Discover and share stories

of adventure, connection, and change making.

192 people think this is good

Discuss

  1. {{attachment.file.name}}
  1. {{fields.video_link.url}}

Ready to post! You’ve uploaded the maximum number of images.

Your video is ready to post!

Oops! Nice pic, but it’s just not our (file) type. Please try uploading a .jpg or .png image.

Well, this is embarrassing. Something went wrong when posting your comment. Care to try again?

That image is too large. Maximum size is 6MB.

Please enter a valid URL from YouTube or Vimeo.

Embedding has been disabled for this video.

{{c.errors.other}}

Posting comment...

  • Laura Brown

    I do start each day thinking about what I will do that day. But, I don't usually make lists. I notice I tend to get more done when I do make a list. But, I still don't make the lists. I'm not very good when it comes to being organized. I think it would help a lot if I changed that. I liked your post.

  • Dulce L Rios

    For school, I had a "moral perfection" project, which was based on this Benjamin Franklin's essay, and I tried to correct my errors in order to be perfect, but I failed.

    • Yasha Wallin

      Nice! I think it would be safe to say Benjamin Franklin wasn't perfect either :)

      • Dulce L Rios

        Everyone doing the project failed. I guess that was the lesson, no one can be perfect, not even Benjamin Franklin, but it's worth the try. :p

  • Summer Bouknight-Freeman

    For a school assignment in the 6th grade, I read a biography of Benjamin Franklin. He has since been an inspiration to me. Thanks!

    • Rusty Brown

      Great idea. I hope there's enough room on this bandwagon for me to join.

    • Yasha Wallin

      This is great Jen! I'm in.

  • Erykah St.Louis

    Great article thanks for sharing! I'm kind of a mixed bag...Mostly a 'lists' person but I also need to satisfy my inner child that wants to go with the flow, keeping the big picture in mind. I think what we can to take Franklin's model a step further is to make it personal. Develop our own set of questions that speak our individual journey.

  • Noel McKenzie

    I have been fascinated by this "To Do" list as well and in my research found that while Franklin sought to provide structure to his day he often became frustrated by not being able to follow the grid and segment his days accordingly. (Too many conversations and distractions.) So, while we can use this schedule as inspiration - especially the idea of contemplating on what "good" we can do - we can also feel better knowing that even Benjamin Franklin veered from perfection.

  • Annie Wadhams

    "address powerful goodness."
    "... and breakfast." ;)
    In addition to that - reflecting on day's good is almost equally important as the good itself.

  • Jen Chiou

    Wow. Those morning hours in particular will be tough for me to emulate-- but it will be interesting to try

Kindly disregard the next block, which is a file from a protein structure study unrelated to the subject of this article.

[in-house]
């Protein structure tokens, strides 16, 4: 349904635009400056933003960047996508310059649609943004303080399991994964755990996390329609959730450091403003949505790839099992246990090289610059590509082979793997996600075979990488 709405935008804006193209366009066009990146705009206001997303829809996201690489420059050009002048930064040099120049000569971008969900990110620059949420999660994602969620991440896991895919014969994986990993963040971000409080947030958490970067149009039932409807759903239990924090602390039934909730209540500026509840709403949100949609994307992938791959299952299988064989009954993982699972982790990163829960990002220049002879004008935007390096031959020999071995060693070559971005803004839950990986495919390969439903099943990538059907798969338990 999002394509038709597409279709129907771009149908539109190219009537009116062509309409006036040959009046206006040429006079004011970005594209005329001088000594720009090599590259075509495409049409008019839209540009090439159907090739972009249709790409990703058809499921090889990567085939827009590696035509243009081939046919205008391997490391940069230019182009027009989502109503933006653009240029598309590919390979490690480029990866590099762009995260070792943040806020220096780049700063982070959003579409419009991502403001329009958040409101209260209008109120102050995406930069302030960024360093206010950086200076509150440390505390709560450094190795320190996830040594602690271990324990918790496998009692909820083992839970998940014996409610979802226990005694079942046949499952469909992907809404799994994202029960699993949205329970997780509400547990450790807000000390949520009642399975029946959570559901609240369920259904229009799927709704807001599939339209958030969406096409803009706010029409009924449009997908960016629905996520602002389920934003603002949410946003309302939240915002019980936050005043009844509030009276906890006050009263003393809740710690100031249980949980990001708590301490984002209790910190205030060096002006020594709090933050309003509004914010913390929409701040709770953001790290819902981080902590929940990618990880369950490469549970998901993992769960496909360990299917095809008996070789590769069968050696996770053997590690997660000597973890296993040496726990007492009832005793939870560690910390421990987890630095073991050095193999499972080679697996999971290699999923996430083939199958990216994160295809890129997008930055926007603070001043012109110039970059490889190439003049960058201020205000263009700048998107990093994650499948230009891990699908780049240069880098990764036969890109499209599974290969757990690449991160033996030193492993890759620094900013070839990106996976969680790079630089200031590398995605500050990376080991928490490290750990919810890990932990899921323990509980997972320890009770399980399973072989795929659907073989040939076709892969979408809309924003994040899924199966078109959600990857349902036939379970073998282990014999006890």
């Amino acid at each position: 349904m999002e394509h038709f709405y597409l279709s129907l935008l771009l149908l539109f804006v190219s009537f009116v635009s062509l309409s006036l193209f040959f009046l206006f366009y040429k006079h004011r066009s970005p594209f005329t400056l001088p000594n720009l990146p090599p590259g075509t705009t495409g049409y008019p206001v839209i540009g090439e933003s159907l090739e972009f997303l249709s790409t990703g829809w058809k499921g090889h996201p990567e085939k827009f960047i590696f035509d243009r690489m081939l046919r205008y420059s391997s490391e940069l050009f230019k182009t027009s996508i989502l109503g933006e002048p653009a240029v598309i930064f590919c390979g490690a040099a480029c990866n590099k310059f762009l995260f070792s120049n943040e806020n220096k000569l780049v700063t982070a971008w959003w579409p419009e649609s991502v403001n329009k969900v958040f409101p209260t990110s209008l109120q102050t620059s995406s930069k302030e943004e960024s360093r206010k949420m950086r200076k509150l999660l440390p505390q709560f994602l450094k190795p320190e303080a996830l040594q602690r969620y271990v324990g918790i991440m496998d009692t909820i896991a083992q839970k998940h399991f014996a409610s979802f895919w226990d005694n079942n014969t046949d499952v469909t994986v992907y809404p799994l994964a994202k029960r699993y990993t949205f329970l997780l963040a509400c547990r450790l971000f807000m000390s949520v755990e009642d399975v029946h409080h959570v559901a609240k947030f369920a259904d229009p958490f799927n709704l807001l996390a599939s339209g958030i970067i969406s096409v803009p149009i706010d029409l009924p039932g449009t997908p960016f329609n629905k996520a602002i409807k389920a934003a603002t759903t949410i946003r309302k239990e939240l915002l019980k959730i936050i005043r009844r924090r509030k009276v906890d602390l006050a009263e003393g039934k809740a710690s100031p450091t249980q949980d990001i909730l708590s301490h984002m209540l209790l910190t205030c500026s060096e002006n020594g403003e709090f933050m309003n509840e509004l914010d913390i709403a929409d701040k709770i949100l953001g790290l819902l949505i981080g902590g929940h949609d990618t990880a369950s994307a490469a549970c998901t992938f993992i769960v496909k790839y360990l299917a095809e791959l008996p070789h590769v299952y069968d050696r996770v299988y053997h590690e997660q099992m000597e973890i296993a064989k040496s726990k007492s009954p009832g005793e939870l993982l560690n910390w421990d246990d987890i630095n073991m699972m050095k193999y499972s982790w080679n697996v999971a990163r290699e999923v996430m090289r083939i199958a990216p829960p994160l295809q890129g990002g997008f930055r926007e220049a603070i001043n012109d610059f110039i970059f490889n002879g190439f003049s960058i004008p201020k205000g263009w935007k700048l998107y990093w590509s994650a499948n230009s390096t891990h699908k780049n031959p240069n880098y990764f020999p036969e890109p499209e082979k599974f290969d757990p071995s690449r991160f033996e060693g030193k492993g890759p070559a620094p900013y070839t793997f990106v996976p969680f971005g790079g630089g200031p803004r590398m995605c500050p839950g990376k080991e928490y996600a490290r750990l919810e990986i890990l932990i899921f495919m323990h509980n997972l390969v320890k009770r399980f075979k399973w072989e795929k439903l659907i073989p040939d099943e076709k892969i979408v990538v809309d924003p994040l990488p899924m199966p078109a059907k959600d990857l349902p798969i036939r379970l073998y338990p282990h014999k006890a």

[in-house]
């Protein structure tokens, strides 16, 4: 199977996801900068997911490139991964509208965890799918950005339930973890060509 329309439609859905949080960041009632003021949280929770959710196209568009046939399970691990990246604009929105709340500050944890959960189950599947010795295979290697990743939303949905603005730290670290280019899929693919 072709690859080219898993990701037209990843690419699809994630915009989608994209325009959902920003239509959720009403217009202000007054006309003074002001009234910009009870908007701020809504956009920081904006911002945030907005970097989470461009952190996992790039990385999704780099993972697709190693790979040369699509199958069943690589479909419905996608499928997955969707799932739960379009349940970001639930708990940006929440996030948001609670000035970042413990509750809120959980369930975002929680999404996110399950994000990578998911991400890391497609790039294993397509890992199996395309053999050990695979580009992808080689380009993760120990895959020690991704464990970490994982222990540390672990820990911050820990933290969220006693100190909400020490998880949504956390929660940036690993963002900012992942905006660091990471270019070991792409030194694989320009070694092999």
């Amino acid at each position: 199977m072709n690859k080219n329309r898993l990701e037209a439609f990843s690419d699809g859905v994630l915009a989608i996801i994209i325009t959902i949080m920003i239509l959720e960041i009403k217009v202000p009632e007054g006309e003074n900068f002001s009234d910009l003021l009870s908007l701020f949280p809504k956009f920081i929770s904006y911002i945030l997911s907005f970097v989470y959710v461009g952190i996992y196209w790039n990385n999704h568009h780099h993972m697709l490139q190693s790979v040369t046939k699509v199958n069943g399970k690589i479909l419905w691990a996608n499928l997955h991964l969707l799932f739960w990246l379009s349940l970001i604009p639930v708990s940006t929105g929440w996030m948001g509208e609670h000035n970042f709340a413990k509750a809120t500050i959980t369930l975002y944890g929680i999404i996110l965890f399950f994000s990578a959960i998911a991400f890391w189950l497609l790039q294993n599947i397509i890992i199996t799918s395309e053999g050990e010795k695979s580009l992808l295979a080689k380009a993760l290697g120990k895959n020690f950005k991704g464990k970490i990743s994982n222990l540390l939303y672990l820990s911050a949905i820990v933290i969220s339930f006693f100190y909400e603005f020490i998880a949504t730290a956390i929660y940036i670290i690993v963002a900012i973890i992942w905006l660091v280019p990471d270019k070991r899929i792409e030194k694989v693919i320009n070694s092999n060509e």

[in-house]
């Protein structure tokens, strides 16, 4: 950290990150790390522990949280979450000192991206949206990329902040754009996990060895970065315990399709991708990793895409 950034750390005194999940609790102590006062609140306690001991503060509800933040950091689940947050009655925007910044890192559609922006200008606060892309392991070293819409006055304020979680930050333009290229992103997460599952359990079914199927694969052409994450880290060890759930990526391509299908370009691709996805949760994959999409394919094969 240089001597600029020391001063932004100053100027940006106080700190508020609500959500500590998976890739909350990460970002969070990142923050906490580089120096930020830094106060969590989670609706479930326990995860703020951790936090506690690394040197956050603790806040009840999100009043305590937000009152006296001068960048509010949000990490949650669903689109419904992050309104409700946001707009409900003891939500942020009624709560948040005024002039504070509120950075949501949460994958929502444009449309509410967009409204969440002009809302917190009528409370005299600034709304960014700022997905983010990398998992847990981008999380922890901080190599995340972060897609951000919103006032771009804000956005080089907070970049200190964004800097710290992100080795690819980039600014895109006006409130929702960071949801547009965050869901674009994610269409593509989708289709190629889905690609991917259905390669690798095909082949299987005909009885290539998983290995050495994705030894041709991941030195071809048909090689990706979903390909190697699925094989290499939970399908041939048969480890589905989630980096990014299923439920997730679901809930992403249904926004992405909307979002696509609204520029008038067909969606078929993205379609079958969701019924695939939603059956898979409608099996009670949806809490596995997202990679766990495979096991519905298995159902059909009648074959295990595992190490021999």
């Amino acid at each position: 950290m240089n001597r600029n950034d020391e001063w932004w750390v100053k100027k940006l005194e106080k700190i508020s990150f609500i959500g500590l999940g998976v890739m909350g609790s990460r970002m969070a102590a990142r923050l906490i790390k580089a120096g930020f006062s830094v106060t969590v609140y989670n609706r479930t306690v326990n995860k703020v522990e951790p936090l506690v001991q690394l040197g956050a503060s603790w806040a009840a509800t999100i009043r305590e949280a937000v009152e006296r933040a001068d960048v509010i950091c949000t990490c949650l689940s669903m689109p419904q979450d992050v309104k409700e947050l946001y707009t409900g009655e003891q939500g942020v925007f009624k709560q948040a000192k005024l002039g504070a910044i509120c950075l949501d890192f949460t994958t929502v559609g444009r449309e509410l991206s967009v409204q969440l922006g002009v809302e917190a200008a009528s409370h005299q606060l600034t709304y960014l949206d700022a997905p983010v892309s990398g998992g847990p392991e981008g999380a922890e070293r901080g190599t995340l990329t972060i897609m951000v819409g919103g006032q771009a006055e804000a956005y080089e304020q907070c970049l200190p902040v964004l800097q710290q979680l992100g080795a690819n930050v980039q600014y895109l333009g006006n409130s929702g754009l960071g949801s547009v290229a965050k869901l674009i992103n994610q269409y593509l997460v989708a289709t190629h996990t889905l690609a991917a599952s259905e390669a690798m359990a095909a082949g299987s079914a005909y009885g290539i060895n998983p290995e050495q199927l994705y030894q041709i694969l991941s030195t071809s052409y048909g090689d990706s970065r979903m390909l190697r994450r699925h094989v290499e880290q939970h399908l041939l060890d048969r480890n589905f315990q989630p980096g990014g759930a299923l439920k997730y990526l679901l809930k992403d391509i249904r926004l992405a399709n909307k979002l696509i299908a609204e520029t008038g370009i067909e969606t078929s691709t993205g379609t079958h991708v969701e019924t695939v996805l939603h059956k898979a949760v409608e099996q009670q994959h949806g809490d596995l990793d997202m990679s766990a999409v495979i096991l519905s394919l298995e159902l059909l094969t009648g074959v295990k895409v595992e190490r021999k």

• Cece Chou

    This is great! I should print it out to remind me not to waste too much time on social networks while having breakfast..

  • Giulio Bufalo

    I love it. I love the idea of doing good EVERY day and also making time to enjoy things that open our minds like music or conversation. A great example to follow. I'm also printing it and hanging it up in my office.

    • Alessandra Rizzotti

      Really cool you're printing this out. I love that he structured his day this way. I wonder if you think 6-9 is a good time to break up the day with something enjoyable- or if it should be throughout the day? With Facebook and Social Networks these days, I sometimes think more breaks throughout work are good to have. Or do you think they'd be distracting?

  • mildred.fulton.3

    He knows well on how to manage time. I remember what my dad said when I was young. He said "You should think of the things that you will need to do for tomorrow. Always have a program or list in your mind about the things that you will do for tomorrow before going to sleep."

  • Jackson Chabot

    I smiled when I saw the post, I have seen his quote before and really come to appreciate it. I vary between writing down a daily schedule and "winging it".

    • Yasha Wallin

      I'm the same! On day its an organized list, another it's a free for all.

  • Max Schorr

    The autobiography of Benjamin Franklin is an amazing book. Highly recommended. Great post, Yasha.

    • Yasha Wallin

      I have yet to read it, but after learning more about his daily practices I'm so intrigued.

  • Phillip

    I love this. I've had a replication of this page hanging at my office for the past three years. A great motivational relic! Thanks!

    • Yasha Wallin

      Nice! Is his schedule anything like yours?

      • Phillip

        My schedule is more of a... work-in-progress. Though I do have that healthy chunk of "work" as he does.

        What I'd like to also note is that productivity according to Franklin's schedule above is also equated with positivity. "What good shall I do today?" and "What good have I done today?" are great bookends providing meaning in production. Making stuff happen isn't the only goal, it's making good stuff happen that counts.

        Cheers!

        • Susie Wilburn

          Except for the rising at 5:00 am, my day looks very similar to his. I am up and at it by 7 and working by 8. You have to remember that he didn't have the diversions that we have now. I don't have television and I think that makes all the difference for me. We got rid of it about 10 years ago due to financial reasons and I then realized how much more productive life is. We do have Netflix streaming and in the evening we do watch something but only for about an hour or so. I really like this post. Thanks!